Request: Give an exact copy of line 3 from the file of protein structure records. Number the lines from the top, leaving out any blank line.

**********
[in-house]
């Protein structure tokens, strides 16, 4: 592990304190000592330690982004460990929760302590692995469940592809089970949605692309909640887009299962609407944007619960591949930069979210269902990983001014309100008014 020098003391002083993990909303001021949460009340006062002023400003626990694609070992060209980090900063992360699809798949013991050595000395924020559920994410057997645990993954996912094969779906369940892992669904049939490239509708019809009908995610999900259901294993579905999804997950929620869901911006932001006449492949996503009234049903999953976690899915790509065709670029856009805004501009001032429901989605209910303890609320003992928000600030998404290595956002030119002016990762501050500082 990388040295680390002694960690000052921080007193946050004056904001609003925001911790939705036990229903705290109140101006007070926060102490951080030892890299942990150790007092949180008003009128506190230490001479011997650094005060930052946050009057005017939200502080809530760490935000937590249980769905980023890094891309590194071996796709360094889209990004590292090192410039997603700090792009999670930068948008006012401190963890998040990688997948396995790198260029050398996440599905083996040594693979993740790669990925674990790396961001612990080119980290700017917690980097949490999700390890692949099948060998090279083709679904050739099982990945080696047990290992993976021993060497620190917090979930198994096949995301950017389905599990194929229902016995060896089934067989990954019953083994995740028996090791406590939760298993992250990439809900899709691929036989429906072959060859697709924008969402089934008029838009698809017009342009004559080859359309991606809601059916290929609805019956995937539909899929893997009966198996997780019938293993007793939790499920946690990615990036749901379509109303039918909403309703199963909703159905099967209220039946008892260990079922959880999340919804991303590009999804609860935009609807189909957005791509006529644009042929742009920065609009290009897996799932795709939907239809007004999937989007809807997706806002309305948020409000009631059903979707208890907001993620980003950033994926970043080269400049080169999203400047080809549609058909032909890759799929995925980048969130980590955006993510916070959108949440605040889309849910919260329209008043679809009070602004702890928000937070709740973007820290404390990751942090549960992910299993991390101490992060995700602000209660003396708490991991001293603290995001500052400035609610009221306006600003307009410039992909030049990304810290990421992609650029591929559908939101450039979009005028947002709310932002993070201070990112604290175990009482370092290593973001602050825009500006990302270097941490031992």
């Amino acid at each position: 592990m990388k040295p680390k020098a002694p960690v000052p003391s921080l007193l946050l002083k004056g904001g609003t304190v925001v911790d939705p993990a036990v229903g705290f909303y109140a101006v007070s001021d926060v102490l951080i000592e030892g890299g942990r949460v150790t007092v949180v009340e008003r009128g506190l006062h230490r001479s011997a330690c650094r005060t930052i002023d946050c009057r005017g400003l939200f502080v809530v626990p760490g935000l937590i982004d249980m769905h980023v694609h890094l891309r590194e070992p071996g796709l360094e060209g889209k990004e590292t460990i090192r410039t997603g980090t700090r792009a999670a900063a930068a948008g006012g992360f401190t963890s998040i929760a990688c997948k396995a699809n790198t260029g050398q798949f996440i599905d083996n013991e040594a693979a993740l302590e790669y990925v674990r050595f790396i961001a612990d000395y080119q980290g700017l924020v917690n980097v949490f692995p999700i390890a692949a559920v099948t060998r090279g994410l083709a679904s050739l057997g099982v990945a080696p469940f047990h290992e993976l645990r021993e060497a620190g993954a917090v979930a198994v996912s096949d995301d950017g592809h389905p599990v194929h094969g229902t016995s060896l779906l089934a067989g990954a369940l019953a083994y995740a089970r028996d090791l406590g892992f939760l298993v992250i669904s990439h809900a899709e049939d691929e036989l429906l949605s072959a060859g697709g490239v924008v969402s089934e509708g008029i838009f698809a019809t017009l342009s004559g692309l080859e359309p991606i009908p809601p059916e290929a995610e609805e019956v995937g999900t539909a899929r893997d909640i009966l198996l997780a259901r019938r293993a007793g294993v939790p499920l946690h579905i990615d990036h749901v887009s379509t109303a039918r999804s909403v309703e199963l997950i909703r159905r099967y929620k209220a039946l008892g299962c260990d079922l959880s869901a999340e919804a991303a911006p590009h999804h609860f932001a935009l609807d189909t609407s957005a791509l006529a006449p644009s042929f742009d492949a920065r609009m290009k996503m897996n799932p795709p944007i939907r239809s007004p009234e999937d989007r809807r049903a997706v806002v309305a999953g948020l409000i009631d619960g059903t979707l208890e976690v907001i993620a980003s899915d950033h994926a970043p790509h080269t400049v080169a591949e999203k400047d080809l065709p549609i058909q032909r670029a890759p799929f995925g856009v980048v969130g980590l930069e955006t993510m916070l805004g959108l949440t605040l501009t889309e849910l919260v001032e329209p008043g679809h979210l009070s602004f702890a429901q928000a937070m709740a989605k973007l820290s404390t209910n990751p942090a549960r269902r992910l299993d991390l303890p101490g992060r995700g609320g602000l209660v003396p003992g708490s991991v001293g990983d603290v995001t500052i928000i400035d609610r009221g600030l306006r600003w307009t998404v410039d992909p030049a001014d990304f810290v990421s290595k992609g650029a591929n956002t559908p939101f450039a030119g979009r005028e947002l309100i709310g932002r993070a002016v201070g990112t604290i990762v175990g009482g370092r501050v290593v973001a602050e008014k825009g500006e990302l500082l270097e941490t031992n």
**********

């Amino acid at each position: 592990m990388k040295p680390k020098a002694p960690v000052p003391s921080l007193l946050l002083k004056g904001g609003t304190v925001v911790d939705p993990a036990v229903g705290f909303y109140a101006v007070s001021d926060v102490l951080i000592e030892g890299g942990r949460v150790t007092v949180v009340e008003r009128g506190l006062h230490r001479s011997a330690c650094r005060t930052i002023d946050c009057r005017g400003l939200f502080v809530v626990p760490g935000l937590i982004d249980m769905h980023v694609h890094l891309r590194e070992p071996g796709l360094e060209g889209k990004e590292t460990i090192r410039t997603g980090t700090r792009a999670a900063a930068a948008g006012g992360f401190t963890s998040i929760a990688c997948k396995a699809n790198t260029g050398q798949f996440i599905d083996n013991e040594a693979a993740l302590e790669y990925v674990r050595f790396i961001a612990d000395y080119q980290g700017l924020v917690n980097v949490f692995p999700i390890a692949a559920v099948t060998r090279g994410l083709a679904s050739l057997g099982v990945a080696p469940f047990h290992e993976l645990r021993e060497a620190g993954a917090v979930a198994v996912s096949d995301d950017g592809h389905p599990v194929h094969g229902t016995s060896l779906l089934a067989g990954a369940l019953a083994y995740a089970r028996d090791l406590g892992f939760l298993v992250i669904s990439h809900a899709e049939d691929e036989l429906l949605s072959a060859g697709g490239v924008v969402s089934e509708g008029i838009f698809a019809t017009l342009s004559g692309l080859e359309p991606i009908p809601p059916e290929a995610e609805e019956v995937g999900t539909a899929r893997d909640i009966l198996l997780a259901r019938r293993a007793g294993v939790p499920l946690h579905i990615d990036h749901v887009s379509t109303a039918r999804s909403v309703e199963l997950i909703r159905r099967y929620k209220a039946l008892g299962c260990d079922l959880s869901a999340e919804a991303a911006p590009h999804h609860f932001a935009l609807d189909t609407s957005a791509l006529a006449p644009s042929f742009d492949a920065r609009m290009k996503m897996n799932p795709p944007i939907r239809s007004p009234e999937d989007r809807r049903a997706v806002v309305a999953g948020l409000i009631d619960g059903t979707l208890e976690v907001i993620a980003s899915d950033h994926a970043p790509h080269t400049v080169a591949e999203k400047d080809l065709p549609i058909q032909r670029a890759p799929f995925g856009v980048v969130g980590l930069e955006t993510m916070l805004g959108l949440t605040l501009t889309e849910l919260v001032e329209p008043g679809h979210l009070s602004f702890a429901q928000a937070m709740a989605k973007l820290s404390t209910n990751p942090a549960r269902r992910l299993d991390l303890p101490g992060r995700g609320g602000l209660v003396p003992g708490s991991v001293g990983d603290v995001t500052i928000i400035d609610r009221g600030l306006r600003w307009t998404v410039d992909p030049a001014d990304f810290v990421s290595k992609g650029a591929n956002t559908p939101f450039a030119g979009r005028e947002l309100i709310g932002r993070a002016v201070g990112t604290i990762v175990g009482g370092r501050v290593v973001a602050e008014k825009g500006e990302l500082l270097e941490t031992n």